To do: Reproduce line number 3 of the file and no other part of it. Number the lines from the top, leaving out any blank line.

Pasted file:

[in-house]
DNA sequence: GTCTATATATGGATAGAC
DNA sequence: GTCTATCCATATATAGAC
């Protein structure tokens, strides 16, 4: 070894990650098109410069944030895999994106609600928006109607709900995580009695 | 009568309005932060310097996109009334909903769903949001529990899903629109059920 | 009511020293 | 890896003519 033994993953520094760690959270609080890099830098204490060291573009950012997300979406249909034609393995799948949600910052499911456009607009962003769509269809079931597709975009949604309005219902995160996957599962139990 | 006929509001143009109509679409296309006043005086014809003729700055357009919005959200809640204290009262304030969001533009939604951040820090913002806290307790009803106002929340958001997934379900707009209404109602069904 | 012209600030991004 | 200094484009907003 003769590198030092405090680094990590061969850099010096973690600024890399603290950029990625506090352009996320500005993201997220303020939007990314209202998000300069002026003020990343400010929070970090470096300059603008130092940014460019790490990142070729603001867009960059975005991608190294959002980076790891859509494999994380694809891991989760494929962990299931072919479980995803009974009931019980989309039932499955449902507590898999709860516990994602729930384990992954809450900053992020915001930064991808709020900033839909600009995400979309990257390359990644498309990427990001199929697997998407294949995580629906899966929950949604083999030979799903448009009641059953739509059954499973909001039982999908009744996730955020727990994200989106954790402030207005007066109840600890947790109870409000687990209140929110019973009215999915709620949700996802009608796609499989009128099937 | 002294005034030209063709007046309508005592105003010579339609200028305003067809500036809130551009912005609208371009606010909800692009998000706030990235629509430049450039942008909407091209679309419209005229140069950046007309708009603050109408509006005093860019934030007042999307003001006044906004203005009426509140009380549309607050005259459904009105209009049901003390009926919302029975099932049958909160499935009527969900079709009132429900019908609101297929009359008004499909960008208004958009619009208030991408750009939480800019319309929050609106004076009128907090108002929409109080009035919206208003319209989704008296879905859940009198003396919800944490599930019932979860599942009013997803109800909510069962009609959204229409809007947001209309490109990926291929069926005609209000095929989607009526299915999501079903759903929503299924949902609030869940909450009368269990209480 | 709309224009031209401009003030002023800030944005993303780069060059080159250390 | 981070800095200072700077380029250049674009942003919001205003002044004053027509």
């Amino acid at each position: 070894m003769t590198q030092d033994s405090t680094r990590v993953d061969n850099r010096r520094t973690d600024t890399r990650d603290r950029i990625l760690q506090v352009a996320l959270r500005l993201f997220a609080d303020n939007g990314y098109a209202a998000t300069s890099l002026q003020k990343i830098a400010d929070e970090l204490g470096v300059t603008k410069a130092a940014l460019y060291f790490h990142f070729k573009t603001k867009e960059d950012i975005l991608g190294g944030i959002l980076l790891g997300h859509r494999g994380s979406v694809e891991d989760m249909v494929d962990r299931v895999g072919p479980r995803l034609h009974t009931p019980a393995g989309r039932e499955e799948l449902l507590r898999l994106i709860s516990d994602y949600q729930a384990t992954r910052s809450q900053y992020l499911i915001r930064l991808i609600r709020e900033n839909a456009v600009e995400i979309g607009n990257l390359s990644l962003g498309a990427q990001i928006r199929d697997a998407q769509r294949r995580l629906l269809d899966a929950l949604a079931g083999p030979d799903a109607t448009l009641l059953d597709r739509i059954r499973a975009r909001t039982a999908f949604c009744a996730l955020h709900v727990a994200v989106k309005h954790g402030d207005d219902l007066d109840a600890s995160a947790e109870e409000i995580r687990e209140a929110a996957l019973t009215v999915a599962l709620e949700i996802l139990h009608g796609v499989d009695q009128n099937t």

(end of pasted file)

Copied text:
DNA sequence: GTCTATCCATATATAGAC